Lakers change habits in 103-88 victory over New Orleans Hornets
With a smile bearing across his face, Lakers guard Kobe Bryant engaged in playful trash talking with New Orleans guard Marco Belinelli. With his confidence booming, Lakers forward Lamar Odom drove down the court, swung the ball behind his back and then dunked off his own putback. And with the Lakers' ball movement and teamwork mentality on full display, they discovered in their 103-88 victory Wednesday over the New Orleans Hornets how different they can appear when they change fundamental habits.
The atmosphere presented a much different picture than in the Lakers' double-digit loss to San Antonio the previous night. That game featured Bryant's anger leading to a poor shooting night and lost composure, the team's poor play left Odom speechless afterwards and the Lakers indicated through their discipline and execution they're far from a championship contending team. One game doesn't change that even if it improves the Lakers' record to 22-10 and their mark to 2-5 against winning teams. The Lakers snapped their third-game losing streak against the Hornets (18-13), who have featured their share of adversity as well, going 10-13 after an 8-0 start. Though the Lakers' next opponent Friday involves the Philadelphia 76ers (13-19), but that'll provide another set of variables that will reveal the Lakers' hunger level, including the game taking place on New Year's Eve and whether the Lakers can put a sub .500 team away early.
But at least for one game, the Lakers made tangible changes that could restore the team's dominance should they execute it with the same consistency and determination. Change defined the Lakers in various ways.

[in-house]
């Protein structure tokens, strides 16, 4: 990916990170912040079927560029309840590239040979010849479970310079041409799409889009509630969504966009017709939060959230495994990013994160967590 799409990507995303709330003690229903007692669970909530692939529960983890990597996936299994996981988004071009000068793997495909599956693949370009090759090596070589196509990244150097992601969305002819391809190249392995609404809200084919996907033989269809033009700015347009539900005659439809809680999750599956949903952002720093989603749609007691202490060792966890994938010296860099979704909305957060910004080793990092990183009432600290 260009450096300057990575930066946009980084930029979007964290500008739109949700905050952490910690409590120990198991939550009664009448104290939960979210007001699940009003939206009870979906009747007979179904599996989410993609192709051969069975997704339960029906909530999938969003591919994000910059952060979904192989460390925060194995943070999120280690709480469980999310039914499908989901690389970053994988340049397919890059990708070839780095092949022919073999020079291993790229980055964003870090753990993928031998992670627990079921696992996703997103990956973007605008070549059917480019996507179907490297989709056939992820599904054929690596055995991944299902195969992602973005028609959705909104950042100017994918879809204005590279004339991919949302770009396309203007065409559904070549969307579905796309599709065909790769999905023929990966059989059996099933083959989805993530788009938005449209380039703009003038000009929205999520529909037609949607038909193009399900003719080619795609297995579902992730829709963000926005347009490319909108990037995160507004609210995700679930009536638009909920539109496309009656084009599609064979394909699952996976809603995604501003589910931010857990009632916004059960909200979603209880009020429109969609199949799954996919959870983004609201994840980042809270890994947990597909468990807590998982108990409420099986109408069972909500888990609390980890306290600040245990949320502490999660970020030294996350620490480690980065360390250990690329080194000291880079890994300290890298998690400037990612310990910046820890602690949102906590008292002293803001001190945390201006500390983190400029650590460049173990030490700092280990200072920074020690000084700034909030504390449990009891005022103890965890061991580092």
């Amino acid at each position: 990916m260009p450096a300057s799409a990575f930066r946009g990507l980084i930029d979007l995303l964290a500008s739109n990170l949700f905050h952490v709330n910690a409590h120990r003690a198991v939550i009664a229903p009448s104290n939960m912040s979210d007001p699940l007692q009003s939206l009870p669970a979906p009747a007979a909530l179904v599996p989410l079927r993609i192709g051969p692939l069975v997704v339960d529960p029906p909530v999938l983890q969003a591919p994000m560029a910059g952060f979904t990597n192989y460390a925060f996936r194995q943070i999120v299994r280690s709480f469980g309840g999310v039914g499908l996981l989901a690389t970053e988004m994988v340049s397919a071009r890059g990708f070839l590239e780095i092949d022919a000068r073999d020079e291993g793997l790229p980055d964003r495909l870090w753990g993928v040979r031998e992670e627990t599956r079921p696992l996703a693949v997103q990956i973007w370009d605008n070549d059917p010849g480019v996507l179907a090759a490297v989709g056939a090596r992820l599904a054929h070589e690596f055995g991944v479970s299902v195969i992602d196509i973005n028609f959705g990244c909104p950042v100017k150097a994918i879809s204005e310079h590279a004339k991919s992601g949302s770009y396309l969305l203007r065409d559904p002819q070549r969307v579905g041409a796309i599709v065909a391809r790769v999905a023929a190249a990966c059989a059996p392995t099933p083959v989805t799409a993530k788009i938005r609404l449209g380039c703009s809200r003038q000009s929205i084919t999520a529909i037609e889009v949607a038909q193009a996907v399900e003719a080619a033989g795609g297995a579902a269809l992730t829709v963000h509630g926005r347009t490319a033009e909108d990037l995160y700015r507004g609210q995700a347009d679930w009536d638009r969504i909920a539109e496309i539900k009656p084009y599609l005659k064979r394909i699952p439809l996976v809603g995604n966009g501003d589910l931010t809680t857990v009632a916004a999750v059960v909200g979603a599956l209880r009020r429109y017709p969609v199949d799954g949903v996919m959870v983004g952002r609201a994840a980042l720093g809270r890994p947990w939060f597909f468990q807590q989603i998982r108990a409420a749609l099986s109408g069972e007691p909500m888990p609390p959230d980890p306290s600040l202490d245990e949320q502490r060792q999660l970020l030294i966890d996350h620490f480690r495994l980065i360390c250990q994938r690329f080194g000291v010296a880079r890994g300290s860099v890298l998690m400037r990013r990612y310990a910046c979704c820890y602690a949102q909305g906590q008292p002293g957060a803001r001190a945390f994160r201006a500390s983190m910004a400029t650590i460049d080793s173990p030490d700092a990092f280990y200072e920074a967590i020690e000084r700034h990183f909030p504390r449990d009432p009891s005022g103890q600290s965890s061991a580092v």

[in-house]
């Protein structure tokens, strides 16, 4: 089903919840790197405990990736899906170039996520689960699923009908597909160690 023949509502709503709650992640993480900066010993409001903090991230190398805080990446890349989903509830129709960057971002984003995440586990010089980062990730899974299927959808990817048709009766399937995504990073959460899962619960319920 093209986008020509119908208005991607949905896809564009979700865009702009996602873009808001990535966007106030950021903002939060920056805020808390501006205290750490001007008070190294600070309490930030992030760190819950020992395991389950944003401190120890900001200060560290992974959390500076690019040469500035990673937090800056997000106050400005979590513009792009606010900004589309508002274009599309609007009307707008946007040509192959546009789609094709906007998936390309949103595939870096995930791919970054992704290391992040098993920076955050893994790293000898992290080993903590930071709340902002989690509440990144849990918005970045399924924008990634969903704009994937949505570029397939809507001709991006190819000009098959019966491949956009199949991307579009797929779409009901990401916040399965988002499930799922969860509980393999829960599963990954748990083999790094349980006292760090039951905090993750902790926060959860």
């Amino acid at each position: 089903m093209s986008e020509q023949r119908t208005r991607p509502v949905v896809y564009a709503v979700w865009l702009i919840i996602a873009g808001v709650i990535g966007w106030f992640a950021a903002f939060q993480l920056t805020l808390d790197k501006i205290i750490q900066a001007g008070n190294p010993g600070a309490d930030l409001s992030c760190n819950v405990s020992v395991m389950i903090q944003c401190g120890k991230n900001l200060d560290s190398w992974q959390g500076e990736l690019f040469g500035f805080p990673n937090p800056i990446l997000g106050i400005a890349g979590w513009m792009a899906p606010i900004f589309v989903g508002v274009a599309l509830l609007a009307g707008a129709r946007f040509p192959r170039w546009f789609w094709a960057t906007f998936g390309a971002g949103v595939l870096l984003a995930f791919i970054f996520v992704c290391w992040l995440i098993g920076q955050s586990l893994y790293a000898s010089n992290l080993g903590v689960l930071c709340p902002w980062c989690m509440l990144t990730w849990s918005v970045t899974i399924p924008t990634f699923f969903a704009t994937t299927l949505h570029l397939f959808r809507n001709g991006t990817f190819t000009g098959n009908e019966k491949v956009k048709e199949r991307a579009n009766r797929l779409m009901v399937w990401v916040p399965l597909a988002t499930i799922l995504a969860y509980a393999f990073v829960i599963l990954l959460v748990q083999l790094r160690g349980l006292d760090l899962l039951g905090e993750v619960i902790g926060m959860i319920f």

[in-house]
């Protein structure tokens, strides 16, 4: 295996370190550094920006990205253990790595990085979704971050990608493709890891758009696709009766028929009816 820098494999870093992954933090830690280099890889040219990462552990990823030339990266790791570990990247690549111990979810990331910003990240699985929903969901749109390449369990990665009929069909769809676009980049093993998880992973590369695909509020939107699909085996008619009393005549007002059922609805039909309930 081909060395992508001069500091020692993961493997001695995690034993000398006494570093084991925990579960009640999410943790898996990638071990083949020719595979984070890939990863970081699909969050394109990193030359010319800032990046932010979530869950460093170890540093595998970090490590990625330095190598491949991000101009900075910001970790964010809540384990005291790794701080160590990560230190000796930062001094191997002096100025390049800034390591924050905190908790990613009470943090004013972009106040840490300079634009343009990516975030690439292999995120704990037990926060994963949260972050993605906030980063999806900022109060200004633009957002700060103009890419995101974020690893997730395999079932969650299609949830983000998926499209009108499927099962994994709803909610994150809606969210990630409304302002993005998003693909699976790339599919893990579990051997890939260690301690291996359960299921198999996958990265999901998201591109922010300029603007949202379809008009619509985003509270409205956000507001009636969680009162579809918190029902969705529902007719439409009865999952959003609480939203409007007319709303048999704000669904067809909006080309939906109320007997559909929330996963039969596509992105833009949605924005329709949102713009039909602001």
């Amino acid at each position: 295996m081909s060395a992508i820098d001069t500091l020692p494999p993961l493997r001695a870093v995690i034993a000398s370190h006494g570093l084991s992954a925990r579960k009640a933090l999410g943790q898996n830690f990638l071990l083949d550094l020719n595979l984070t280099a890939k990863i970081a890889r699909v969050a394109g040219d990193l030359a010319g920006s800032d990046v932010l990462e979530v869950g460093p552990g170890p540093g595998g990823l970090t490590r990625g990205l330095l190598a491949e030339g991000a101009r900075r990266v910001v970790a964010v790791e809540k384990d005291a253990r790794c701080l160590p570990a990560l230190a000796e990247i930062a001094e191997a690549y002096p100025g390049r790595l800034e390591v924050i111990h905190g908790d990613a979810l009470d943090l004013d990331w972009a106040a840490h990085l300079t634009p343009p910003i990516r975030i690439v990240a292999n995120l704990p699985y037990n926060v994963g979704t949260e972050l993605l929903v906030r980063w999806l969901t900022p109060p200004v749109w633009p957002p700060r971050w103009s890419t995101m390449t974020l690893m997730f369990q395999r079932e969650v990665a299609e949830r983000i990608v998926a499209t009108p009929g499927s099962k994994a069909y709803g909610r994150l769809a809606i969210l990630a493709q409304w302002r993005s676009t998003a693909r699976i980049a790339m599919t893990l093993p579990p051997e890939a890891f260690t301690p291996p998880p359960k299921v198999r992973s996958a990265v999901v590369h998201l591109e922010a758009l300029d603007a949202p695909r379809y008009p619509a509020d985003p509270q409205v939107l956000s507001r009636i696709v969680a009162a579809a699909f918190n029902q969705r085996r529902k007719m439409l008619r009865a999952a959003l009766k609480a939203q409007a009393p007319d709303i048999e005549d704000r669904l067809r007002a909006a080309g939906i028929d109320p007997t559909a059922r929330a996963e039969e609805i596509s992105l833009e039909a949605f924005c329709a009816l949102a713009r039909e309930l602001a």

It remained prevalent in the team's lineup: Jackson started center Andrew Bynum for the first time this season after he played seven games off the bench following rehabilitation efforts surrounding his surgically repaired right knee. His 18-point effort on eight of 12 shooting in 30 minutes revealed his conditioning has improved, indicated by the timing of his jumps on lobs, close-range shots and by the fact he reached the 30-minute plateau the first time this season. Lakers forward Lamar Odom graciously returned to the bench after starting in Bynum's absence, but maintained the same consistency that's defined his versatile play all season. His season-high 24 points on 10 of 15 shooting came on mid-range jumpers, drives to the basket and even that nifty putback after he wrapped the ball around his back.
The changes remained prevalent in the Jackson's instruction to the team before tipoff, as reported by KCAL-9's John Ireland,: that the Lakers are an inside-outside team first. Besides the production from Bynum and Odom, that entailed Gasol scoring 11 points on an efficient three of five clip and five of six mark from the free-throw line.
The changes remained prevalent in the team's increased discipline in the backcourt: Bryant's 20 points on eight of 14 shooting showed he maintained his aggressiveness, but not at the expense of other teammates. Derek Fisher (nine points), Ron Artest (six) and Steve Blake (five) all shot at least 50% because of improved passing, spacing and rhythm. And even if he could do little to stop the speed of Chris Paul (20 points), Fisher offset the damage with making three steals and disrupting the passing lanes.
All these changes didn't suddenly solve all of the Lakers' problems. Their more productive and team-first offense also featured 21 turnovers, for one. But the Lakers at least found out how a few subtle changes and increased focus can result in a different outcome and a much happier squad afterwards.
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Photo: Lakers center Andrew Bynum dunks during the first quarter of the Lakers' 103-88 victory over the New Orleans Hornets on Wednesday. Credit: Derick E. Hingle / U.S. Presswire